Marija Babović, lead researcher of the rapid assessment, presented the main findings of the report, sharing the challenges organizations faced while providing support to women subjected to violence, but also good practices and recommendations to address the gaps exposed by the pandemic. “We can all together explore new opportunities for innovative approaches in light of the COVID-19 pandemic, while offering support to women. Let’s exchange experiences, practices and change the way we operate and work further on ending violence against women,” said Babović.

In this regard, the representatives of CSOs mentioned their innovative solutions to addressing pressing issues, but also suggested new ways of cooperation. “As a mental health worker, it would be great to establish a working group of the existing psychosocial support workers in the organizations across the Western Balkans and Turkey. We can use current experiences to further develop working protocols that are more in line with the new reality that has come with the COVID-19 crisis,” said Dorontinë Berisha, a civil society representative from Albania.

The rapid assessment provides practical and clustered recommendations to overcome identified challenges and needs faced by civil society organizations on the ground to better serve women and girls during COVID-19 and the next public emergency. One of the crucial recommendations concerns outreach, specifically informing women from marginalized groups about all available services. Other recommendations that could help organizations to adjust and innovate while delivering specialist services are per below:

  • Concerning helplines - increase the digital skills of staff providing services to be able to use diverse digital channels of communication, such as social media, mobile applications and similar, and to instruct beneficiaries on how to use digital communication channels to access services;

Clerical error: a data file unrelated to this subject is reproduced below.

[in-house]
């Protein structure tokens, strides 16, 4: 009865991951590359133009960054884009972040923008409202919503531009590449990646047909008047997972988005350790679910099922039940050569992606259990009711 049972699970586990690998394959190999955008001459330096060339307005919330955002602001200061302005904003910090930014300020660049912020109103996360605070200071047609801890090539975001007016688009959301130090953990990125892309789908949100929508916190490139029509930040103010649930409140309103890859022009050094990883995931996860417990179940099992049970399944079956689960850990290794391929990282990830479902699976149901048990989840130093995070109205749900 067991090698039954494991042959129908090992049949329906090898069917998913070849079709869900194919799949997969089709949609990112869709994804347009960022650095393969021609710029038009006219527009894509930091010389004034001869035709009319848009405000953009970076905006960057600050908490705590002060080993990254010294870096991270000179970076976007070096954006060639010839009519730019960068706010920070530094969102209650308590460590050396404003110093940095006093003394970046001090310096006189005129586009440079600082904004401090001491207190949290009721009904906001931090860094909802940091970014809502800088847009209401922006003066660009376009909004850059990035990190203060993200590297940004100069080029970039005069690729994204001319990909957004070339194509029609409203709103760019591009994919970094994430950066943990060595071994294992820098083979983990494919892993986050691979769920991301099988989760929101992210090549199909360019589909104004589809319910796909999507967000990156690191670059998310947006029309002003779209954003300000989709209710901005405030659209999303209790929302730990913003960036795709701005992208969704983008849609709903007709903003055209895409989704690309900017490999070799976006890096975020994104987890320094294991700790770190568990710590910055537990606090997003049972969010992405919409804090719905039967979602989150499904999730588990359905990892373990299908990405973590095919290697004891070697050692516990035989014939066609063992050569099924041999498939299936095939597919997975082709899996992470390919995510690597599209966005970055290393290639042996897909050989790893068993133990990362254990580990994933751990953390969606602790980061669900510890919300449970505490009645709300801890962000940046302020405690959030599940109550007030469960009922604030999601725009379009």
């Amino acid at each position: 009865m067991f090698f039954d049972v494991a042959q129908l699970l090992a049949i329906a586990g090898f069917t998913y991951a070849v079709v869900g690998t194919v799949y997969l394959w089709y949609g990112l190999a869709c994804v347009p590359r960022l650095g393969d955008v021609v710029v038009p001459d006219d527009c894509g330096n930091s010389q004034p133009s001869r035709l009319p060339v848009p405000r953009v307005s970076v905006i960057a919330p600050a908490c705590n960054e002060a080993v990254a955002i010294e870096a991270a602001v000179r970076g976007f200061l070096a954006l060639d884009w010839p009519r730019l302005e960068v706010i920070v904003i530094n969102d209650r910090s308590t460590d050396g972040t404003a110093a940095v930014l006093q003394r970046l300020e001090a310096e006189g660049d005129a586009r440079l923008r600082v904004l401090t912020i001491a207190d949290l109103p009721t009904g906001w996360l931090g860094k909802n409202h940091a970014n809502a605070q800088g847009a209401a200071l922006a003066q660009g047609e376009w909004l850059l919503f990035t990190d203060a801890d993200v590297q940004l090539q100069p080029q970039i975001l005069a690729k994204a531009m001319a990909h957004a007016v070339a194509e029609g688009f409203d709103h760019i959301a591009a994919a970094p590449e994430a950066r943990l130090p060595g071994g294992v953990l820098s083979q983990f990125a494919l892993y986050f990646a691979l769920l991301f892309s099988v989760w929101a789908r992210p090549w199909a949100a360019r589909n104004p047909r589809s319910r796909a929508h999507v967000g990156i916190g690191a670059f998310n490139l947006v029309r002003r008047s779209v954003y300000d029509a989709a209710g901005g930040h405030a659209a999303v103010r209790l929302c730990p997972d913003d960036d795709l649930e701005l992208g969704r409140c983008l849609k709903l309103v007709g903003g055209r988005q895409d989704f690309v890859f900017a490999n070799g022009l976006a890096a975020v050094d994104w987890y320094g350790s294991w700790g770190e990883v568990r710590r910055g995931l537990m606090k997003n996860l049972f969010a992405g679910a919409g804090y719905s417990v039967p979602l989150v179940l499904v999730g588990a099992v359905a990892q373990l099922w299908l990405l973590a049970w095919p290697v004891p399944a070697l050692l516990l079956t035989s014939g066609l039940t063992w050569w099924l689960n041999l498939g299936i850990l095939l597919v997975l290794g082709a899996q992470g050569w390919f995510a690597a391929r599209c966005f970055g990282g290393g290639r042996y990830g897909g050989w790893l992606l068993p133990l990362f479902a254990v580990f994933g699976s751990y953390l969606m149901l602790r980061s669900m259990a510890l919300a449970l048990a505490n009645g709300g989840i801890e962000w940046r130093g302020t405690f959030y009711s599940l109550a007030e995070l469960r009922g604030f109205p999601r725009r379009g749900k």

• Concerning shelters - update protocols and procedures with new health safety measures, including procedures for testing prior to accommodation in shelters or separate premises for newly admitted women before they are tested for COVID-19;
  • Concerning psychosocial counselling - develop protocols that regulate a new form of communication via chat/e-mails in accordance with Istanbul Convention standards;
  • Concerning free legal aid - establish a web-based platform for legal counselling and contracting lawyers supported by law students, also accessible to women with disabilities;
  • Concerning support in access to healthcare - support local gender-based violence coordinators in keeping regular communication with survivors and the inclusion of local administrators in identifying violence against women and girls;
  • Concerning support to child witness - engage with the Order of Psychologists to include them in the referral of violence against women with children;
  • Concerning awareness-raising - train healthcare professionals on the connection between VAWG and health crises, and train on burn-out and support to healthcare professionals dealing with the COVID-19 pandemic.

The rapid assessment was prepared by UN Women Regional Office for Europe and Central Asia, within the Regional Programme on Ending Violence against Women in the Western Balkans and Turkey “Implementing Norms, Changing Minds,” funded by the European Union. 


* For the European Union, this designation is without prejudice to positions on status, and is in line with UNSCR 1244/1999 and the ICJ Opinion on the Kosovo declaration of independence. For UN Women, references to Kosovo shall be understood to be in the context of UN Security Council Resolution 1244 (1999).